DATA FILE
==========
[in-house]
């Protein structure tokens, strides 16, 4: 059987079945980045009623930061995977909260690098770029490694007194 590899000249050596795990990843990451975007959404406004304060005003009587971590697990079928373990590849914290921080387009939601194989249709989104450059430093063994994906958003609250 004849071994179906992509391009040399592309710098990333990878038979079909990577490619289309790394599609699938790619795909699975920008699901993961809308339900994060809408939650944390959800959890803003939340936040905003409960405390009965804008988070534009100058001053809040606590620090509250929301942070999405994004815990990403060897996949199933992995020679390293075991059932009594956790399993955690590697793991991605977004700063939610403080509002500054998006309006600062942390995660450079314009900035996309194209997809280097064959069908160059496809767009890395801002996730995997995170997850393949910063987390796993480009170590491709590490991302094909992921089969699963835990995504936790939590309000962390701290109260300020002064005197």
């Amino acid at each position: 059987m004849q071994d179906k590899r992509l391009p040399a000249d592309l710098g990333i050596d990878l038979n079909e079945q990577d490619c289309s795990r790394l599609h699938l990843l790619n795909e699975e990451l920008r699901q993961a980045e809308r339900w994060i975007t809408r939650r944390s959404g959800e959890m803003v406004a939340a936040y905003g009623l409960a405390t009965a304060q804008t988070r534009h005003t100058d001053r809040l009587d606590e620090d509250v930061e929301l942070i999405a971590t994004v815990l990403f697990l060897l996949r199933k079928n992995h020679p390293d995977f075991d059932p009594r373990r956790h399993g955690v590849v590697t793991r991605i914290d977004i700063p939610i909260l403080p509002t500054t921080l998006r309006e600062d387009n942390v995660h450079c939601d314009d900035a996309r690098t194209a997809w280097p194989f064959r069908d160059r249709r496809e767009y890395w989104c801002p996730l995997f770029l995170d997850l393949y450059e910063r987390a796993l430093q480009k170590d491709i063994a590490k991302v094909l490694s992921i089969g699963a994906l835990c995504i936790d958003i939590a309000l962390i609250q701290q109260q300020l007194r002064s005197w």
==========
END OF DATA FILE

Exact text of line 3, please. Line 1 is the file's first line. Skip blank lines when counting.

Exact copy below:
């Amino acid at each position: 059987m004849q071994d179906k590899r992509l391009p040399a000249d592309l710098g990333i050596d990878l038979n079909e079945q990577d490619c289309s795990r790394l599609h699938l990843l790619n795909e699975e990451l920008r699901q993961a980045e809308r339900w994060i975007t809408r939650r944390s959404g959800e959890m803003v406004a939340a936040y905003g009623l409960a405390t009965a304060q804008t988070r534009h005003t100058d001053r809040l009587d606590e620090d509250v930061e929301l942070i999405a971590t994004v815990l990403f697990l060897l996949r199933k079928n992995h020679p390293d995977f075991d059932p009594r373990r956790h399993g955690v590849v590697t793991r991605i914290d977004i700063p939610i909260l403080p509002t500054t921080l998006r309006e600062d387009n942390v995660h450079c939601d314009d900035a996309r690098t194209a997809w280097p194989f064959r069908d160059r249709r496809e767009y890395w989104c801002p996730l995997f770029l995170d997850l393949y450059e910063r987390a796993l430093q480009k170590d491709i063994a590490k991302v094909l490694s992921i089969g699963a994906l835990c995504i936790d958003i939590a309000l962390i609250q701290q109260q300020l007194r002064s005197w």